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Re: More info about #228486 / #235759

Denis Barbier wrote:
> I am not a German native speaker and have thus no opinion, but I was
> quite surprised to read that guillemots are uncommon in German, since
> most GNU and GNOME translated applications use them.

At least WRT everyday use I maintain that point. For typesetting, my
opinion seems to be a minority one.

> OTOH KDE uses
> English quotes, and there is no occurence of ,," in German localized
> catalogs, so your conclusion that (b) is worse than (c) cannot be true.

b) maps quote signs to guillemots, with a different shape than the
author had in mind, potentially losing information on that way.

c) tries to emulate the correct shape (but fails, IMHO).

That's why I wrote "probably worse", as it is a matter of opinion.

> Let's review other points in your previous post:
> ]  - The usual de-latin1-nodeadkeys keyboard layout hasn't even a
> ]    definition for quillemots, it can only be typed in via
> ]    AltGr+<Codepoint>. The X11 keyboard has a common definition for
> ]    all latin charsets (M-y, M-x), but this isn't marked on the
> ]    keyboard, so most people don't know how to type guillemots (and
> ]    they don't have to).
> This is irrelevant, this issue is about transliteration, not how text
> should be typed.

It shows how important guillemots are in everydays typing. And IMHO
everydays reading should use the same characters.

> And even if it was relevant, the same argument works for Unicode quotes
> and for French keyboards (some people also argue that guillemots and
> accents on uppercase letters are not valid in French because our
> keyboards have no such symbols, but those people are usually not very
> fond of l10n -- no offense in mind)

If possible, we should optimize for the average people. Well, not
necessarily for the 5 percentile. :-)

> ] The last drawback for any change is that it will AFAICS be a long-term
> ] deviation from upstream glibc. I believe upstream had already made the
> ] decision to stay with c) until utf-8 is found everywhere.
> Why is a deviation a problem *in this particular case*?

It is a (small) maintenance overhead for the glibc maintainers.

> [Back to your current post]
> > > Regardless from personal impressions of what's the most often used case, 
> > > Duden (the German authority for orthography) recognizes both as valid. 
> > 
> > Agreed.
> Huh?

The standard allows both. That doesn't make the alternatives equivalent.

> > [snip]
> > > > So a) is IMHO the best.
> > > 
> > > This would be a consense until there is no special Swiss translation.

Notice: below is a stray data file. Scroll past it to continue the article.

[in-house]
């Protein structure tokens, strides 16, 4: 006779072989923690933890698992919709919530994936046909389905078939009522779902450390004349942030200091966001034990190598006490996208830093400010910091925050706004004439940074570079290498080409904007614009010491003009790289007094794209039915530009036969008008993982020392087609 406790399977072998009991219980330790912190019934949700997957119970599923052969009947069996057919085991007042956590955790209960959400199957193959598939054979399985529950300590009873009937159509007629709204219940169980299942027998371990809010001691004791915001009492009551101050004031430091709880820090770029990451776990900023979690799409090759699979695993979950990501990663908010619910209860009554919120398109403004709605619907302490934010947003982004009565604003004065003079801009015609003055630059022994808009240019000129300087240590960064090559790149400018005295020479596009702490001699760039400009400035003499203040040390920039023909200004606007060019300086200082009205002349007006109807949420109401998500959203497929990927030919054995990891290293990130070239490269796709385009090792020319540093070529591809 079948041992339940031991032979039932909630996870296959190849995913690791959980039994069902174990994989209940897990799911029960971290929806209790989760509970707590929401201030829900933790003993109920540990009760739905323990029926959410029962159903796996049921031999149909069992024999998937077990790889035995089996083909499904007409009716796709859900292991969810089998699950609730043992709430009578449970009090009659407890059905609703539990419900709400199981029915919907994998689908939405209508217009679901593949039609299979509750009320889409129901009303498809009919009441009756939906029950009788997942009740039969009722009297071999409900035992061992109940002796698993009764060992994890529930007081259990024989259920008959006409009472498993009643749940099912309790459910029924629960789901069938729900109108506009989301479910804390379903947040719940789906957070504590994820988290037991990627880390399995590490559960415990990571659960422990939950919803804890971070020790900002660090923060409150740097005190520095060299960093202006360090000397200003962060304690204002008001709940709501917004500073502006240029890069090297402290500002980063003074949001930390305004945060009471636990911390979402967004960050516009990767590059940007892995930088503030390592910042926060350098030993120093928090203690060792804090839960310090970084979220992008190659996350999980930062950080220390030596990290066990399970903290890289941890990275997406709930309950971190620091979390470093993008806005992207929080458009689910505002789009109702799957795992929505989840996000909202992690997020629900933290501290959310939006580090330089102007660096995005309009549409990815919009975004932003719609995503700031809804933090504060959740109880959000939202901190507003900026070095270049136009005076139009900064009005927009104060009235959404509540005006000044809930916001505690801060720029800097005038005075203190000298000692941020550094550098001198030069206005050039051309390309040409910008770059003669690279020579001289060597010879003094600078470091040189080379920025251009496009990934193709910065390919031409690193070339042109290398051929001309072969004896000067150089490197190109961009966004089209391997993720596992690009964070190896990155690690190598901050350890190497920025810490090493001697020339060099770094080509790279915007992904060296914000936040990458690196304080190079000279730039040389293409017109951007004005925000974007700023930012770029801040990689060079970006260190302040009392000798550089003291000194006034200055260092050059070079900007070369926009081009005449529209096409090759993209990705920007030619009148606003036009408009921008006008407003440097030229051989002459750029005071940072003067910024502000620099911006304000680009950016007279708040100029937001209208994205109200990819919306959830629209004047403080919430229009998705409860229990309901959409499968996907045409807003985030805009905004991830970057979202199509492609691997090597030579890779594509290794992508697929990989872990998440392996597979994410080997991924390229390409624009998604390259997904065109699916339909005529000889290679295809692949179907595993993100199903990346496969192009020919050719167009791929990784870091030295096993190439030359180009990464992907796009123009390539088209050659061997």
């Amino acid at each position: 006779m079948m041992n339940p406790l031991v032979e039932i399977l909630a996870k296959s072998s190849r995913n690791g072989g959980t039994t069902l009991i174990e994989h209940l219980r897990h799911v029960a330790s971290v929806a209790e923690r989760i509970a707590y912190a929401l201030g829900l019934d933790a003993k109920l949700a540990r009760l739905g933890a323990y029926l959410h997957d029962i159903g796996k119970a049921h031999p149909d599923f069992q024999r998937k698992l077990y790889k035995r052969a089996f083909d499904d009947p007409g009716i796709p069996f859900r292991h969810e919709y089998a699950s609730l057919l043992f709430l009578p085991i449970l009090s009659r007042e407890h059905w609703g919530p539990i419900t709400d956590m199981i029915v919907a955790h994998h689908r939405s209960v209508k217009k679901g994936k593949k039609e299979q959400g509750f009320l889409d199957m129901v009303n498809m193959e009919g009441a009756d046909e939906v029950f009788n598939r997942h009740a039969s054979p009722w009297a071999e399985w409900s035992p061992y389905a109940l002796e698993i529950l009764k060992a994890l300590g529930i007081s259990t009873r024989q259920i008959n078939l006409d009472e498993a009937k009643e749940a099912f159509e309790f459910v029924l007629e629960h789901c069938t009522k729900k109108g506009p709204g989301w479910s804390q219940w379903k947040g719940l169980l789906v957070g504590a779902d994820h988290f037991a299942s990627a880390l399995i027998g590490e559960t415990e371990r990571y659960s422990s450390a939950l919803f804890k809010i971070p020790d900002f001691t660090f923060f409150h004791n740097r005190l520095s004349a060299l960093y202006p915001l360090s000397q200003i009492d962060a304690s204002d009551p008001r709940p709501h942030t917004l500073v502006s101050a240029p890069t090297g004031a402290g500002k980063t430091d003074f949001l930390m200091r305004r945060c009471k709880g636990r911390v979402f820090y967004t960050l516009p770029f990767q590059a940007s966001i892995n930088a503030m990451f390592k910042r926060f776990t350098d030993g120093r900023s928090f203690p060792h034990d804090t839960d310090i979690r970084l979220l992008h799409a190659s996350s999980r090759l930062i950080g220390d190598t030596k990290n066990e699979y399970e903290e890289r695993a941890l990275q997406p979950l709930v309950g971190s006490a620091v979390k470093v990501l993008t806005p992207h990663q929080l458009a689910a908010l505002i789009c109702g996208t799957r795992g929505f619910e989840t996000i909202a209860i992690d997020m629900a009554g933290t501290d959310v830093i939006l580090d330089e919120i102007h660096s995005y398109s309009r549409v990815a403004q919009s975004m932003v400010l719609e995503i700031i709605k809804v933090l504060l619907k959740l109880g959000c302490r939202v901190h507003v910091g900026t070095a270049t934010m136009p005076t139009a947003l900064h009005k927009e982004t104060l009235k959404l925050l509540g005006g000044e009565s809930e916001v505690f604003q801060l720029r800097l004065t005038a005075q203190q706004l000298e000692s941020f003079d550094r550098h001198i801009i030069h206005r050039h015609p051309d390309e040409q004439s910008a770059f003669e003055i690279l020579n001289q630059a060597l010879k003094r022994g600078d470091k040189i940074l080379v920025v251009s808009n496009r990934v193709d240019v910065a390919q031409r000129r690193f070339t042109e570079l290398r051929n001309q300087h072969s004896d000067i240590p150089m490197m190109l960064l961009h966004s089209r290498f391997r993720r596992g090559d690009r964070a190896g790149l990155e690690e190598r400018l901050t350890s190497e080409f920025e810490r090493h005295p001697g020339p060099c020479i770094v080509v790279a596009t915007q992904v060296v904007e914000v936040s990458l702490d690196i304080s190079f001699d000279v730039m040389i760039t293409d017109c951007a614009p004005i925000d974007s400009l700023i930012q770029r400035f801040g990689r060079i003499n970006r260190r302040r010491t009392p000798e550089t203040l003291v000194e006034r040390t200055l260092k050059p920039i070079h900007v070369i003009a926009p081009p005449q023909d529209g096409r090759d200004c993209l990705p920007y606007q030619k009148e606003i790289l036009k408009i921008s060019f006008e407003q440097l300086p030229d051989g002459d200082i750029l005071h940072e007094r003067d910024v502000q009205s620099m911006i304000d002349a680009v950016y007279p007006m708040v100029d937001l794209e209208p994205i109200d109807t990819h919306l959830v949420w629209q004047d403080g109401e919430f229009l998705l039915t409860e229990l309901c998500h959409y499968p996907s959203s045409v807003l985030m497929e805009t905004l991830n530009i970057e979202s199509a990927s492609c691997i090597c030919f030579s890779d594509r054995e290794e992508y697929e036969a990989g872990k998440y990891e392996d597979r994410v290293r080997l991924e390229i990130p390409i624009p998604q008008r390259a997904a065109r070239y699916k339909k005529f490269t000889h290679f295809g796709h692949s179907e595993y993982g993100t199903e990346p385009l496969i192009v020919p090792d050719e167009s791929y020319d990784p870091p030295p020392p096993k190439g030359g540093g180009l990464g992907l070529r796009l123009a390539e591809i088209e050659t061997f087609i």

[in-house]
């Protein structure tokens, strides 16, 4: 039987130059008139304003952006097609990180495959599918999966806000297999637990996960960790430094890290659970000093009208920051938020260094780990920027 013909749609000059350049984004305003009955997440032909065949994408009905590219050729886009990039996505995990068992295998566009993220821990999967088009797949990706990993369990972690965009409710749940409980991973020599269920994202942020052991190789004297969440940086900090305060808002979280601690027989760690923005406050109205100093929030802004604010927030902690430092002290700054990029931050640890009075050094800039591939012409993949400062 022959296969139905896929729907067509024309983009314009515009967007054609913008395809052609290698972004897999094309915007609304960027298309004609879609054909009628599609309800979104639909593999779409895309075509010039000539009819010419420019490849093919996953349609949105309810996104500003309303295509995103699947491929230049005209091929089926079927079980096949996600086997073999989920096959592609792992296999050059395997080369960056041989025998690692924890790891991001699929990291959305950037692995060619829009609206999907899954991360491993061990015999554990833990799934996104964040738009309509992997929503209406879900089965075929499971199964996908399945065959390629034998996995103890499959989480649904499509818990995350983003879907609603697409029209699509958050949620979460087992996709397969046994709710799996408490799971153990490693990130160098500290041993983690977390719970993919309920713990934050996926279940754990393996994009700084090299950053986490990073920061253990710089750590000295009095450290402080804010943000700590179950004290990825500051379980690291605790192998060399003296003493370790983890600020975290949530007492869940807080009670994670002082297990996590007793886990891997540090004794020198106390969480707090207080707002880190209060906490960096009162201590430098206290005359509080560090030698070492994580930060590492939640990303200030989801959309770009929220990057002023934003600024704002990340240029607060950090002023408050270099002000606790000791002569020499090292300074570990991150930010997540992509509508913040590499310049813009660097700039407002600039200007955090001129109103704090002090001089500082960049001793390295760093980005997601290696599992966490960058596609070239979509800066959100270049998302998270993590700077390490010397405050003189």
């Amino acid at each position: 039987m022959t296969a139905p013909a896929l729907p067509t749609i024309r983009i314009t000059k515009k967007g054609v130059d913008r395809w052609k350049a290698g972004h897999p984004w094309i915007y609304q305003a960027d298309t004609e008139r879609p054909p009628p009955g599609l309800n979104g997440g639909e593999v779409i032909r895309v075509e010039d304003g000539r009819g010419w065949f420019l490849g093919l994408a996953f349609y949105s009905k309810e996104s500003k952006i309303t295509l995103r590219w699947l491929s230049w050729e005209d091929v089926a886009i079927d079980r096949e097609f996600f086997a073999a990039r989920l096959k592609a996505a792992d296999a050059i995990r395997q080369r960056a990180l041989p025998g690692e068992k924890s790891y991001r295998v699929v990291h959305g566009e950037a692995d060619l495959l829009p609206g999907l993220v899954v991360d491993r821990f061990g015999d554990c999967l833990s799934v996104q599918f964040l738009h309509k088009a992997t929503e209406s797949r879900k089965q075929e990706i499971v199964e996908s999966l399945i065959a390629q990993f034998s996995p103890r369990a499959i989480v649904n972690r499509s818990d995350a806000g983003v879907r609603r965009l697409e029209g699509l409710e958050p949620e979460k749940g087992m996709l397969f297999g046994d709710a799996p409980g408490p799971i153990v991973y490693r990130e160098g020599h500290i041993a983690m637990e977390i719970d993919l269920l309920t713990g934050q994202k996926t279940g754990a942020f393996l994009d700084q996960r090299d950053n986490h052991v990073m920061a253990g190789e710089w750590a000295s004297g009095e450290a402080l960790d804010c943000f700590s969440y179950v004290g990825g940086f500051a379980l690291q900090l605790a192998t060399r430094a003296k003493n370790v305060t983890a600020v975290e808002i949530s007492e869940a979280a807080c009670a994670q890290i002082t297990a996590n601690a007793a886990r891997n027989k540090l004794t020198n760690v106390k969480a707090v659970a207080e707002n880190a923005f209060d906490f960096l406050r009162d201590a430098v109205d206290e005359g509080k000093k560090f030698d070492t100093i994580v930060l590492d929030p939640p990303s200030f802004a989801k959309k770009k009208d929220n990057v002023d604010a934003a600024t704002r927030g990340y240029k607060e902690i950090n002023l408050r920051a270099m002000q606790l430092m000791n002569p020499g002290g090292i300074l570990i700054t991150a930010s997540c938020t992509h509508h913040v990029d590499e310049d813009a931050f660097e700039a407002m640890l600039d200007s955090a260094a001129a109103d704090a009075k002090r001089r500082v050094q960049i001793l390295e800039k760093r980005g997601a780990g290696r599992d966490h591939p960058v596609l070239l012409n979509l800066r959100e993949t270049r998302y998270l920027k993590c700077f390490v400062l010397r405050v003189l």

> > 
> > I have to raise another point:
> > If guillemots are actually in such wide use, we should IMHO avoid to map
> > german quotes to guillemots. They may be used in different contexts at
> > the same time, or for nested quotes.
> In your previous post you asserted that guillemots are uncommon and will
> confuse readers, and now you tell that if they are common, they should
> not be used.

If an author uses german quotes and guillemots for e.g. two speakers of
a dialog, the mapping will lose that information.

> What about English quotes?  They are the best choice
> because they are quite common and thus will not confuse readers, and
> will not interfere with other English quotes since they are seldom used?

Generally, there are two strategies to find a good replacement for an
original: Either choose something that is very close, or, if there is
no sufficiently similiar alternative, choose something that is obviously
different and unused otherwise. The middle ground leads to confusion.

I think english quotes are close enough to be a good choice.

> > > The big problem is that ,, and " is the something absolutely never being 
> > > used. If U201E and U201C is not available, people use »...« or "...". 
> > > Nobody would ever think of replacing U201E and U201C with ,, and ". Do 
> > > you agree (I only ask to let gotom here your opinion on this)?
> > 
> > Well, I, personally, use "...", and I think it's the most legible style.
> > The human eye/brain does pattern matching, so the correct shape is more
> > important than orientation ('ä' vs. 'a:' works surprisingly well),
> > which in turn is more important than the position (subscript vs.
> > superscript).
> It is not clear to me whether you want to have German translators use
> English quotes or want to have U201E/U201C transliterated into these
> symbols.

I would say, english quotes in non-unicode text, and transliteration
from german quotes to english quotes for unicode text on non-Unicode


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